Two big surprises about retirement in Canada
I have been perplexed and caught off guard by what I have been reading about retirement in Canada lately. Two conundrums have been puzzling me. The Luxembourg Income Study Database claims the Canadian middle class is the richest along with Britain, and richer than our American counterparts! Great news. But, meanwhile, the elderly poverty rate has been rising since the mid 1990’s and then there are the bankruptcy rates for the over 65 crowd to consider!
If that does not twist your head around, try this one. Canada still does not have any health policy at the federal or provincial levels to deal with an aging population. Heads are apparently buried solidly in the sand of denial. How can we not be addressing our aging population in terms of health care? Baby Boomers may be healthier than the previous generation but subject to the slings and arrows of outrageous health fortune like anyone else. And there are so many!
The rich get richer but the poor get poorer
The New York Times announced in April that the Canadian middle class was now richer than our American counterpart in after tax dollars. After 2008, our real estate prices held up, we have larger and stronger labour unions, and lower prescription and medical costs. According to that Luxembourg study, middle income Brits and Canadians are tied for median income growth since 2000 at 19.7 per cent while Americans have been stagnant at 0.3 per cent. I guess the rich are much richer, but, unfortunately,the poor are also poorer.
At the same time, the Conference Board of Canada did a study that points out that income inequality in Canada has increased over the last 20 years with the richest gaining share and the poor and middle income losing share.
Perhaps the hollowing out of the American middle class has been more aggressive but it appears to be happening here as well. In addition, The Vanier Institute for the Family’s report on family finances tell us that the insolvency and bankruptcy rates for the 65 and over group is the highest in the country. These are people who, for the most part, would have declared themselves members of the middle class.
The Financial Consumer Agency of Canada says that the number of Canadians working past 65 has doubled over the last 7 years, and that this growth is expected to continue. Much of this growth is fueled by perceived financial necessity. This may have much to do with our debt levels of $1.64 for every $1.00 earned. “I owe, I owe. It’s off to work we go!” It was the best of times; it was the worst of times it appears.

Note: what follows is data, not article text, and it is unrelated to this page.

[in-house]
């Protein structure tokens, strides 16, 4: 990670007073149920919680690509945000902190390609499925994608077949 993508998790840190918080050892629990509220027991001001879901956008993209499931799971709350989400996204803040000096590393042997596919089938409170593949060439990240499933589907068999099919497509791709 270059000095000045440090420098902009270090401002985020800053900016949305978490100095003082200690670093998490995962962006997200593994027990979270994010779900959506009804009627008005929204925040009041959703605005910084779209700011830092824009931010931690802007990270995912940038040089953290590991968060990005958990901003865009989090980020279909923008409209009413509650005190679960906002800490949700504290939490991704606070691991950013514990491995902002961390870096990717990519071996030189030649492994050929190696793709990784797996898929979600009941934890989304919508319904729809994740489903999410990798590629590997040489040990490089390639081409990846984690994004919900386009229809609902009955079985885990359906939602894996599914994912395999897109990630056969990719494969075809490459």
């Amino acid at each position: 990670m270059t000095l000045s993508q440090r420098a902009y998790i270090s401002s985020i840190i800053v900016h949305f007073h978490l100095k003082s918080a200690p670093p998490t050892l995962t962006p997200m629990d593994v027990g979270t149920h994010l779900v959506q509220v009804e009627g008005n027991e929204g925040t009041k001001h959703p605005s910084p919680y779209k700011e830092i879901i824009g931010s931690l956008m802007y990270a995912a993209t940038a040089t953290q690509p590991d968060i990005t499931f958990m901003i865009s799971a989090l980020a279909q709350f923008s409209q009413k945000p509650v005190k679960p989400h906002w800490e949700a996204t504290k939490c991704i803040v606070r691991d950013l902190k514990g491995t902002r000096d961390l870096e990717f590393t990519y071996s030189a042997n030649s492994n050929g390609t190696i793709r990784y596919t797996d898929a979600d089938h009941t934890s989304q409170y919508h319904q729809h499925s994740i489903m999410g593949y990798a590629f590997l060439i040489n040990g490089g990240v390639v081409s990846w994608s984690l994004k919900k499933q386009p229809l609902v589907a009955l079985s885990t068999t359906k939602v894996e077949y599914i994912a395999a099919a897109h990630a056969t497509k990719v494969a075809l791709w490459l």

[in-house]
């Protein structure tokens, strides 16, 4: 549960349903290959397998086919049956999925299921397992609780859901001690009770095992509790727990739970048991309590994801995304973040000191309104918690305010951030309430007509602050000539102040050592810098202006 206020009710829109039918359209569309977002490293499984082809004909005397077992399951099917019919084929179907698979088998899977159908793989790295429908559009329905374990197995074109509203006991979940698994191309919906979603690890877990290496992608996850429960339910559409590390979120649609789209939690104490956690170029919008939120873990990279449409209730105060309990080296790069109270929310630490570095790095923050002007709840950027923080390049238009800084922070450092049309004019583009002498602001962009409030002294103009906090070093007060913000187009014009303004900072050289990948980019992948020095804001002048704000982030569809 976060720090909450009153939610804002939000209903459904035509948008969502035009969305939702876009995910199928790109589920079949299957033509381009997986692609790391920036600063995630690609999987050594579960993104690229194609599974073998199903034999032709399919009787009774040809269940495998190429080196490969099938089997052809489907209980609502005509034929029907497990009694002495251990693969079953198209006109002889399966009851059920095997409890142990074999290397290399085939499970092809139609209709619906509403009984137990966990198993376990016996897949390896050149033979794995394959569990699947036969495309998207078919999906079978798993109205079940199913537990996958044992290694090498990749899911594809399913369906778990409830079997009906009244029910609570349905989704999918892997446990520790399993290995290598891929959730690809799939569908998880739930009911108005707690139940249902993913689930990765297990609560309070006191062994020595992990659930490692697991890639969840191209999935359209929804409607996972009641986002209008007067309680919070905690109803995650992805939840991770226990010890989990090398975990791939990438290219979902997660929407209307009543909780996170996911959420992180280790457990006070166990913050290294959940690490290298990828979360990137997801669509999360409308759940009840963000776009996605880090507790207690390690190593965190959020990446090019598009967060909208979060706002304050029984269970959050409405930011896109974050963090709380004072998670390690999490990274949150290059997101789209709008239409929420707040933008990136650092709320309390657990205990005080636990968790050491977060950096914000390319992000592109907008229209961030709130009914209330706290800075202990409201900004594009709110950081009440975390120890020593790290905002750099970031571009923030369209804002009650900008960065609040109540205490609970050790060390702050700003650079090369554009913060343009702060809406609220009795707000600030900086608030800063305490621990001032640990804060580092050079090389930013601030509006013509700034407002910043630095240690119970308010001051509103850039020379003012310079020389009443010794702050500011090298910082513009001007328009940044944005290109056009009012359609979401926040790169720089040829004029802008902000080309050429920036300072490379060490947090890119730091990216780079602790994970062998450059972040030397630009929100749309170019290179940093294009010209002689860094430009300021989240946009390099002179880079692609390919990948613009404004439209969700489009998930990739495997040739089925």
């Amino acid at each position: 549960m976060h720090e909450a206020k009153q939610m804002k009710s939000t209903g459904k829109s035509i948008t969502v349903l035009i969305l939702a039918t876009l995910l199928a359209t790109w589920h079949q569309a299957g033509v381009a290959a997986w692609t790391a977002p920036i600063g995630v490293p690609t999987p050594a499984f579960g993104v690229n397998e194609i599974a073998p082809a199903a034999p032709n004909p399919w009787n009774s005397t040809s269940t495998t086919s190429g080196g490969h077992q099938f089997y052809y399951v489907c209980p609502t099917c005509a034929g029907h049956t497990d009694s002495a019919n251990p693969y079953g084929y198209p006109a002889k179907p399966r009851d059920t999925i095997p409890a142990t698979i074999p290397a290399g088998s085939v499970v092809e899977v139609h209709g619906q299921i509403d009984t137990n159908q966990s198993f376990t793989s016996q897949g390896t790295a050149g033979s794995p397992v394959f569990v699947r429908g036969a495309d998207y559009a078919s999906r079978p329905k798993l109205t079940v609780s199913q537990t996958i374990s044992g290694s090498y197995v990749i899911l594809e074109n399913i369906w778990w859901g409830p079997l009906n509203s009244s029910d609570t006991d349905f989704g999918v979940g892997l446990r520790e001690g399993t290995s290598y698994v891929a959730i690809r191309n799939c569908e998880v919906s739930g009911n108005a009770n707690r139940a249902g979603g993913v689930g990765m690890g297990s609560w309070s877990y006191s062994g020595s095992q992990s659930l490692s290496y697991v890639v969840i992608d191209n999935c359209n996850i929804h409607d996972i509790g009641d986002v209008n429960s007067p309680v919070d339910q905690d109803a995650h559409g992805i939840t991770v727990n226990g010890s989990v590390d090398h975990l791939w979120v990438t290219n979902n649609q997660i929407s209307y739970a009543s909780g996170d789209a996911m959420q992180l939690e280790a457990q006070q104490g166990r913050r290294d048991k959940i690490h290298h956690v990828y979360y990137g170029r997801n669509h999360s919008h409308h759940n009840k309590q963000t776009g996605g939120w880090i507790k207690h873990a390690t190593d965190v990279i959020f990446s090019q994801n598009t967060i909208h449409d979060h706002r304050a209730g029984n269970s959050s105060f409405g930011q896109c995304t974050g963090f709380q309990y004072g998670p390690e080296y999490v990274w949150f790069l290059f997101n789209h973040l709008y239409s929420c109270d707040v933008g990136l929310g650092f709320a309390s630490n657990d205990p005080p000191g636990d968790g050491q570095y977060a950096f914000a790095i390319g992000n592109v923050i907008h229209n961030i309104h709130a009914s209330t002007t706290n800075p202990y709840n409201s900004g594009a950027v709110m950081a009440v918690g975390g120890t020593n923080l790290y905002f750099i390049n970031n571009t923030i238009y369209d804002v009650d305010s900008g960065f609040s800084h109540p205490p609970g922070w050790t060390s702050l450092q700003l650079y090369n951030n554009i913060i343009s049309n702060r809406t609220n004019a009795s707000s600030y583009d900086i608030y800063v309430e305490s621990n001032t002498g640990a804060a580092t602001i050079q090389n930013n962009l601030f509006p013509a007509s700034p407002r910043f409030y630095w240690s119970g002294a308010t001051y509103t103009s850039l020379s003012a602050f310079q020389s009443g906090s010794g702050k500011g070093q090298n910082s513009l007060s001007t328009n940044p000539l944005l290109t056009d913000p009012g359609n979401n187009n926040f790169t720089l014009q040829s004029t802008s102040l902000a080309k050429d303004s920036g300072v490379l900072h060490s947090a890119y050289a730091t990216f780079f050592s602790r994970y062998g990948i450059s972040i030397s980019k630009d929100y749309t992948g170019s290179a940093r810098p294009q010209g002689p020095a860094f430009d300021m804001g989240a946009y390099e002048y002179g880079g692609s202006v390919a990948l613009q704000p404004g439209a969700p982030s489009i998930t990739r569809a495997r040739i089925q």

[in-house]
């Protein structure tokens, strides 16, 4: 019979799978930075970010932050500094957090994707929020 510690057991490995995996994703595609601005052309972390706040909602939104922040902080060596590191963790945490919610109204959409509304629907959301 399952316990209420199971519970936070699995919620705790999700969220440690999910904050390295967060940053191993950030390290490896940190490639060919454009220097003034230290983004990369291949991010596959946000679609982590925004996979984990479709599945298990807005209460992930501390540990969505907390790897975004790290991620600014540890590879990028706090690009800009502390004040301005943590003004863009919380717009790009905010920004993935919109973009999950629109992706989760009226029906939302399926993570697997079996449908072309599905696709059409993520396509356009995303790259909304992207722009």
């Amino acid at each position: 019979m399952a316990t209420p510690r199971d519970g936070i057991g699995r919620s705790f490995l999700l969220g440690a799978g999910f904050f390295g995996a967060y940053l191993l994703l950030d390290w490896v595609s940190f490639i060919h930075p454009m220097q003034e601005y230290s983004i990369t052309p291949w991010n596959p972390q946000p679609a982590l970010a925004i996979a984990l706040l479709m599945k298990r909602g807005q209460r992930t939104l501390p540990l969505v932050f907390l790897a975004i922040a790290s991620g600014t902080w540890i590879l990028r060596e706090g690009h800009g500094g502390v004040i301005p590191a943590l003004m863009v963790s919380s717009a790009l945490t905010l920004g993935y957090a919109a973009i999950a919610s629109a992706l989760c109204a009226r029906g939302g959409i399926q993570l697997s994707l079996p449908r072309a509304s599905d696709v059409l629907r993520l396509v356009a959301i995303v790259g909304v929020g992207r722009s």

No health policy
Here is another puzzle to confound the mind. About two thirds of Canadians cite health as their biggest concern as they age but only about 22 per cent have planned or saved for a medical issue. A federal election is on the horizon but discussion or policy suggestions for health care for the coming increase in the aging population is not. Not yet, anyway. The Canada Health Act is federal legislation which deals with transfer payments to the provinces who then organize and deliver care. Those transfer payments are not increasing.
By 2050, 31 per cent of our population will be over the age of 60 and yet there are no incentives for internal medicine students to choose to be geriatricians. We have about 250 geriatricians in Canada presently and we need many more. As well, the number of dementia patients is expected to double by 2031 to 1.4 million putting great pressure on families and facilities and yet we have no plan. Bill C-356, a bill to address some of the realities of dementia care, was proposed in 2011 and reached second reading in December of 2014. We’ll see how that goes.
Canada signed a UN document committing us “to help ensure that people everywhere can age with security and dignity, and continue to participate in the societies as citizens with full rights.” In order to do this, we need to keep a close eye on seniors and poverty and quality of health care.
There is much to be done yet. Any suggestions?